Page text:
When architects have plans on the drawing board, the entire construction industry can look forward to starting their engines.
“After the last few years we’re excited about any projects that come our way…and anything that passes through our office and subsequently into the hands of the local construction crews improves the Central Oregon economy,” says Neal Huston, AIA, IIDA, ASID LEED AP of Neal Huston & Associates Architects Inc. Huston adds, “2013 was clearly a better year for design / construction activity in Central Oregon than the most previous years. Based upon word on the street and the commissions and inquiries we’ve had come though our office in recent months, it seems that 2014 should be another step forward, even though this is clearly not big foot walking. The cautious optimism expressed by many members of our regional communities would seem to support this expectation of a reasonably active and positive year ahead.”
The newly elected president of the Central Oregon Builders Association (COBA) is a veteran in the building industry. Chuck Schermerhorn of Neil Kelly Design Build has spent 40 years working in the building industry and concurs with Huston, “2013 has seen a robust rebound in new construction and remodeling and I definitely see continued growth in 2104.”
Neal Huston & Associates Architects Inc. finished a large brewery project in 2013 (Worthy Brewing) and final construction is nearing completion for the Honda of Bend renovation project. “However, over the last five years opportunities for commercial work, other than remodels and tenant improvements, have been far from strong,” offers Huston. “Our office thrives on variety, so we are very pleased to see a more varied mix of projects ahead including custom residences, merchant housing, industrial facilities, stand-alone office buildings, resort and hospitality work, commercial and retail tenant improvements…and both commercial and residential remodel / addition projects.”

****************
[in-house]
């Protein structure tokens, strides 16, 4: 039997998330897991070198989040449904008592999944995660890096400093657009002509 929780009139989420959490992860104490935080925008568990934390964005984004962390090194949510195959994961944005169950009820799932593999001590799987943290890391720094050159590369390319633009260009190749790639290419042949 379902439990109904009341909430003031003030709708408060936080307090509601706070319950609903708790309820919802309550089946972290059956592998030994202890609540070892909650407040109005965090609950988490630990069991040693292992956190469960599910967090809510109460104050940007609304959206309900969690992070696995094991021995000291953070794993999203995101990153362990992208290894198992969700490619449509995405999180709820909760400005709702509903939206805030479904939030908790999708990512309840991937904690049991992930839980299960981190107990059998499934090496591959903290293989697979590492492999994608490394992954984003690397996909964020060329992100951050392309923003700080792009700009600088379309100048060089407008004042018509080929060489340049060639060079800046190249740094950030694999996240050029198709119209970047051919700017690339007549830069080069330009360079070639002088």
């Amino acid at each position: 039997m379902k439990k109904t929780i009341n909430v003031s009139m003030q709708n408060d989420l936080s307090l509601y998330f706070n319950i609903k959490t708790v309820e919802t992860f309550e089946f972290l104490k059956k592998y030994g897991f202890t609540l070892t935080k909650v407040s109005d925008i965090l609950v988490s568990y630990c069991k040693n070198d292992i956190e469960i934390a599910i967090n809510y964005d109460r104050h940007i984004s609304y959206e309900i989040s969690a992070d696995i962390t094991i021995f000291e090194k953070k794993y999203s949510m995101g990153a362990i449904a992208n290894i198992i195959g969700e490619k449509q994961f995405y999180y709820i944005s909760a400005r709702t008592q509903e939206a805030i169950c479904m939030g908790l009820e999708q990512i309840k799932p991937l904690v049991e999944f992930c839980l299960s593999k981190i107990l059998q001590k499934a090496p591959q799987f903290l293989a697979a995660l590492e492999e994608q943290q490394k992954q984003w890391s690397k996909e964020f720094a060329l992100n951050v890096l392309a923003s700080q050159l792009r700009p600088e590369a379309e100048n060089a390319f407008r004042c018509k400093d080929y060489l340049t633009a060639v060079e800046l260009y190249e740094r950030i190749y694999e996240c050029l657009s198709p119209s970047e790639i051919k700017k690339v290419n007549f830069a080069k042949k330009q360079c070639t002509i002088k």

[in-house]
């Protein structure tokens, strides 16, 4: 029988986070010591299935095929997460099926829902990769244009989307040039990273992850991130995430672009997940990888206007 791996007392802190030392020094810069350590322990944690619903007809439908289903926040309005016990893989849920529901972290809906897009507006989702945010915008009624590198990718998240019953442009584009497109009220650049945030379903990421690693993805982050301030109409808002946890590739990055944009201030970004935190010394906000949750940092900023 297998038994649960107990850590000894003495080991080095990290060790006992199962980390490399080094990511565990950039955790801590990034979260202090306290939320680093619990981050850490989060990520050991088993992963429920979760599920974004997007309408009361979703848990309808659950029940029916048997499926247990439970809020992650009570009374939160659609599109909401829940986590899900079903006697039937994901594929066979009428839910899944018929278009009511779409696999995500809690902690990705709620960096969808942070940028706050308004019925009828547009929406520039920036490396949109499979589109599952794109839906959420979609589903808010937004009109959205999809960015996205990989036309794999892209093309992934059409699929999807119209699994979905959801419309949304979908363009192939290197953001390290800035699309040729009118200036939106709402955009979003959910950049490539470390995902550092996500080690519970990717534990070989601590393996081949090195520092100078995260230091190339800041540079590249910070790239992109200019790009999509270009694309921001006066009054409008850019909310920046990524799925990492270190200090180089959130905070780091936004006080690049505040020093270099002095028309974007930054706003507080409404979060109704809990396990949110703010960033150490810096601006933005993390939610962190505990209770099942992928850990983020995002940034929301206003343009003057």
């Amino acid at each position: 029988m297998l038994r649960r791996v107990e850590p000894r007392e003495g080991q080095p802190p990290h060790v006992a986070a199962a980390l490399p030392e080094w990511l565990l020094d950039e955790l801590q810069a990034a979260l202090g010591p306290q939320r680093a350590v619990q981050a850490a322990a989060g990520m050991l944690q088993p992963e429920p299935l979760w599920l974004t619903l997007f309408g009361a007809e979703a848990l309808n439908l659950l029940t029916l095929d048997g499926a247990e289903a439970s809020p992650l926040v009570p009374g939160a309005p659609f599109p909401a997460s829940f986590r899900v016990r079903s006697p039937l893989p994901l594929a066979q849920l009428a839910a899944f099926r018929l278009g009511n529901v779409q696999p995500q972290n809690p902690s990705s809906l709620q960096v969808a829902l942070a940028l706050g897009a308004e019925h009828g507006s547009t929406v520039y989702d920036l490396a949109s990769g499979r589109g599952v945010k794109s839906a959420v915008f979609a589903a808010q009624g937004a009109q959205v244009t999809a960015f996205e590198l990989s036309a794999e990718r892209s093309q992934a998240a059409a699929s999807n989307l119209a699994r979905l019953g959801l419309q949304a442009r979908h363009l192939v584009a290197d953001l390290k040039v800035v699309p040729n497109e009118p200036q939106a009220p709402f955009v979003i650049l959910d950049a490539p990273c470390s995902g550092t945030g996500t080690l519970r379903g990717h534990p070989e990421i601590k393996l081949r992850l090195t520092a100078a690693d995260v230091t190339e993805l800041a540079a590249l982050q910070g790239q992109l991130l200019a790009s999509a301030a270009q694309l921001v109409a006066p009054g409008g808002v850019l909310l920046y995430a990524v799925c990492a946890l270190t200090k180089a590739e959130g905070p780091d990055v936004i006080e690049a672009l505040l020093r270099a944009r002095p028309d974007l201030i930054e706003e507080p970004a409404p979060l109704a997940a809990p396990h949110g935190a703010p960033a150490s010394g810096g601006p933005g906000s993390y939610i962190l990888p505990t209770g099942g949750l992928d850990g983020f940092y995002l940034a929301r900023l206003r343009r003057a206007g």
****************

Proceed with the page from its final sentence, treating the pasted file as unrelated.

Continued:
Steele Associates Architects believes 2014 is shaping up to be a strong year in terms of design and construction, which is great news for all. “Toward the end of 2013 we started seeing a distinct increase in activity,” explains Scott Steele, president and founder, Steele Associates Architects. “It appears that private developers are feeling confident enough to move forward with new projects and there are great public educational projects beginning.
“We are working hard with the Bend La Pine School District on the new elementary prototype which will be ready for fall 2015 and we’re excited to be a part of the design team for the new OSU-Cascades Campus project which is so important for our community in myriad ways. It’s wonderful to see such strong support for education in our region. These new facilities will catalyze our economy and provide high quality learning environments and greater access to higher education for generations to come.”
On other fronts Steele Associates Architects have assisted living projects coming up in and out of Central Oregon, a new bank on the coast and Fed Ex opportunities all over the United States. “Locally we have half a dozen commercial/retail projects, a contemporary home, Crescent USFS and the Deschutes County Jail expansion,” says Steele. “We’re also very excited for Madras as the construction of the new Erickson Aircraft Collection building gets underway. Erickson’s collection is impressive and will attract more aviation interest and activity to Central Oregon, in addition it will be welcomed by historic aircraft buffs far and wide. Healthcare was strong in 2013 for us and it appears it will be again in 2014.